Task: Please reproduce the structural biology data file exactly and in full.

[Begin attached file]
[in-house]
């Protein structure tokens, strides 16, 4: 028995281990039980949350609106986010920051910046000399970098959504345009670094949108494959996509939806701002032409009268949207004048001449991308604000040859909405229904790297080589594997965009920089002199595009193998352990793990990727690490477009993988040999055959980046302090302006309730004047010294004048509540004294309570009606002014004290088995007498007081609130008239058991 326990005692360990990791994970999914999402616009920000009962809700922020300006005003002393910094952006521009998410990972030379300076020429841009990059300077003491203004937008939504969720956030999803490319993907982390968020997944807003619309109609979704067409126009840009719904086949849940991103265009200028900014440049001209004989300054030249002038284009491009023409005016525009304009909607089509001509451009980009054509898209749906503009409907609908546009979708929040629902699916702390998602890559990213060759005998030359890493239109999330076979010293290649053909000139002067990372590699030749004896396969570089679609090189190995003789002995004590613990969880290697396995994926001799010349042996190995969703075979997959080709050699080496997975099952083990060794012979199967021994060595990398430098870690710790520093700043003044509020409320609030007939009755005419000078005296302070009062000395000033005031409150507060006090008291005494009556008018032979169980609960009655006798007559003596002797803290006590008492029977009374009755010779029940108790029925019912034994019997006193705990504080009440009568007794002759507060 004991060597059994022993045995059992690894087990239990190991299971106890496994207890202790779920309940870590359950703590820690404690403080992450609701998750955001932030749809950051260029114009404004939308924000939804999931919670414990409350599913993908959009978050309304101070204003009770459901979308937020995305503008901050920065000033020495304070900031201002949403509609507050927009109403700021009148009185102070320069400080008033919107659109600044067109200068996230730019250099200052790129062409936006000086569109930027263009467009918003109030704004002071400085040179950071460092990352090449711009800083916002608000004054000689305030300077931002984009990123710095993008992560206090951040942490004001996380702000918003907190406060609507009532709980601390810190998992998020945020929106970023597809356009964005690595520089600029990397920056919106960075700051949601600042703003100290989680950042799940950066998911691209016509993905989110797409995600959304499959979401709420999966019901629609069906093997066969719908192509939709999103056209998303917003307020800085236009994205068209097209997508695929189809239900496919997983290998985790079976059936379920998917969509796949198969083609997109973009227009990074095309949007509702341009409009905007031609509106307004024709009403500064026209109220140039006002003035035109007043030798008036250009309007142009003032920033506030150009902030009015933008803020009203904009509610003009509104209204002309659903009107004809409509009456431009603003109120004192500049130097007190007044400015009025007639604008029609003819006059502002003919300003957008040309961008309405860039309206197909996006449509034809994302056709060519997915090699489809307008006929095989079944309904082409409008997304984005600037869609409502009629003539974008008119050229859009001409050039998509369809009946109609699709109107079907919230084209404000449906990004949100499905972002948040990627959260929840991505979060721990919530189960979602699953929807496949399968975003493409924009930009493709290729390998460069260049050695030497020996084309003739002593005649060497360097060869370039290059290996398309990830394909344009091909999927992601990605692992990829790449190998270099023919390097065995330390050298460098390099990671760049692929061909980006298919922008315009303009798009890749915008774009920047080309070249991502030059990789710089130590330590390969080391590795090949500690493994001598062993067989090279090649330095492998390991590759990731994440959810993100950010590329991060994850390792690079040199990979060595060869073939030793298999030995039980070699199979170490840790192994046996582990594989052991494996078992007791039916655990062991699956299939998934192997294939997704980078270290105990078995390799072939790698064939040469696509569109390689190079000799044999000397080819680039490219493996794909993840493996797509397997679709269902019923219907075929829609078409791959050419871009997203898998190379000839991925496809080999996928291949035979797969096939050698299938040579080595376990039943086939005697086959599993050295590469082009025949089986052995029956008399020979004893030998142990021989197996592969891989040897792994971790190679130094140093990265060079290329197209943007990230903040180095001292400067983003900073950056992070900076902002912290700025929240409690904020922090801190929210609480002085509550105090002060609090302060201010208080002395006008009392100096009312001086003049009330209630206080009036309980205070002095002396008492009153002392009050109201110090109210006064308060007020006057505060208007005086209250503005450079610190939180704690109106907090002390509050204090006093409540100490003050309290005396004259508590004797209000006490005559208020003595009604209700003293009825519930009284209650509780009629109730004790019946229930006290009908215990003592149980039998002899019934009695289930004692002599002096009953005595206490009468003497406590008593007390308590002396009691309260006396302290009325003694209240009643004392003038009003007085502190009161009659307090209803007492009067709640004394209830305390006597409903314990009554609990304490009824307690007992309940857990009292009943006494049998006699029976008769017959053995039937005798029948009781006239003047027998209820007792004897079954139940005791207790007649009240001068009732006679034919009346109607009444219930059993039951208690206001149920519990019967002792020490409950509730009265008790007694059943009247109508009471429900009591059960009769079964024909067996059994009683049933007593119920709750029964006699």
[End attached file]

[in-house]
């Protein structure tokens, strides 16, 4: 028995281990039980949350609106986010920051910046000399970098959504345009670094949108494959996509939806701002032409009268949207004048001449991308604000040859909405229904790297080589594997965009920089002199595009193998352990793990990727690490477009993988040999055959980046302090302006309730004047010294004048509540004294309570009606002014004290088995007498007081609130008239058991 326990005692360990990791994970999914999402616009920000009962809700922020300006005003002393910094952006521009998410990972030379300076020429841009990059300077003491203004937008939504969720956030999803490319993907982390968020997944807003619309109609979704067409126009840009719904086949849940991103265009200028900014440049001209004989300054030249002038284009491009023409005016525009304009909607089509001509451009980009054509898209749906503009409907609908546009979708929040629902699916702390998602890559990213060759005998030359890493239109999330076979010293290649053909000139002067990372590699030749004896396969570089679609090189190995003789002995004590613990969880290697396995994926001799010349042996190995969703075979997959080709050699080496997975099952083990060794012979199967021994060595990398430098870690710790520093700043003044509020409320609030007939009755005419000078005296302070009062000395000033005031409150507060006090008291005494009556008018032979169980609960009655006798007559003596002797803290006590008492029977009374009755010779029940108790029925019912034994019997006193705990504080009440009568007794002759507060 004991060597059994022993045995059992690894087990239990190991299971106890496994207890202790779920309940870590359950703590820690404690403080992450609701998750955001932030749809950051260029114009404004939308924000939804999931919670414990409350599913993908959009978050309304101070204003009770459901979308937020995305503008901050920065000033020495304070900031201002949403509609507050927009109403700021009148009185102070320069400080008033919107659109600044067109200068996230730019250099200052790129062409936006000086569109930027263009467009918003109030704004002071400085040179950071460092990352090449711009800083916002608000004054000689305030300077931002984009990123710095993008992560206090951040942490004001996380702000918003907190406060609507009532709980601390810190998992998020945020929106970023597809356009964005690595520089600029990397920056919106960075700051949601600042703003100290989680950042799940950066998911691209016509993905989110797409995600959304499959979401709420999966019901629609069906093997066969719908192509939709999103056209998303917003307020800085236009994205068209097209997508695929189809239900496919997983290998985790079976059936379920998917969509796949198969083609997109973009227009990074095309949007509702341009409009905007031609509106307004024709009403500064026209109220140039006002003035035109007043030798008036250009309007142009003032920033506030150009902030009015933008803020009203904009509610003009509104209204002309659903009107004809409509009456431009603003109120004192500049130097007190007044400015009025007639604008029609003819006059502002003919300003957008040309961008309405860039309206197909996006449509034809994302056709060519997915090699489809307008006929095989079944309904082409409008997304984005600037869609409502009629003539974008008119050229859009001409050039998509369809009946109609699709109107079907919230084209404000449906990004949100499905972002948040990627959260929840991505979060721990919530189960979602699953929807496949399968975003493409924009930009493709290729390998460069260049050695030497020996084309003739002593005649060497360097060869370039290059290996398309990830394909344009091909999927992601990605692992990829790449190998270099023919390097065995330390050298460098390099990671760049692929061909980006298919922008315009303009798009890749915008774009920047080309070249991502030059990789710089130590330590390969080391590795090949500690493994001598062993067989090279090649330095492998390991590759990731994440959810993100950010590329991060994850390792690079040199990979060595060869073939030793298999030995039980070699199979170490840790192994046996582990594989052991494996078992007791039916655990062991699956299939998934192997294939997704980078270290105990078995390799072939790698064939040469696509569109390689190079000799044999000397080819680039490219493996794909993840493996797509397997679709269902019923219907075929829609078409791959050419871009997203898998190379000839991925496809080999996928291949035979797969096939050698299938040579080595376990039943086939005697086959599993050295590469082009025949089986052995029956008399020979004893030998142990021989197996592969891989040897792994971790190679130094140093990265060079290329197209943007990230903040180095001292400067983003900073950056992070900076902002912290700025929240409690904020922090801190929210609480002085509550105090002060609090302060201010208080002395006008009392100096009312001086003049009330209630206080009036309980205070002095002396008492009153002392009050109201110090109210006064308060007020006057505060208007005086209250503005450079610190939180704690109106907090002390509050204090006093409540100490003050309290005396004259508590004797209000006490005559208020003595009604209700003293009825519930009284209650509780009629109730004790019946229930006290009908215990003592149980039998002899019934009695289930004692002599002096009953005595206490009468003497406590008593007390308590002396009691309260006396302290009325003694209240009643004392003038009003007085502190009161009659307090209803007492009067709640004394209830305390006597409903314990009554609990304490009824307690007992309940857990009292009943006494049998006699029976008769017959053995039937005798029948009781006239003047027998209820007792004897079954139940005791207790007649009240001068009732006679034919009346109607009444219930059993039951208690206001149920519990019967002792020490409950509730009265008790007694059943009247109508009471429900009591059960009769079964024909067996059994009683049933007593119920709750029964006699």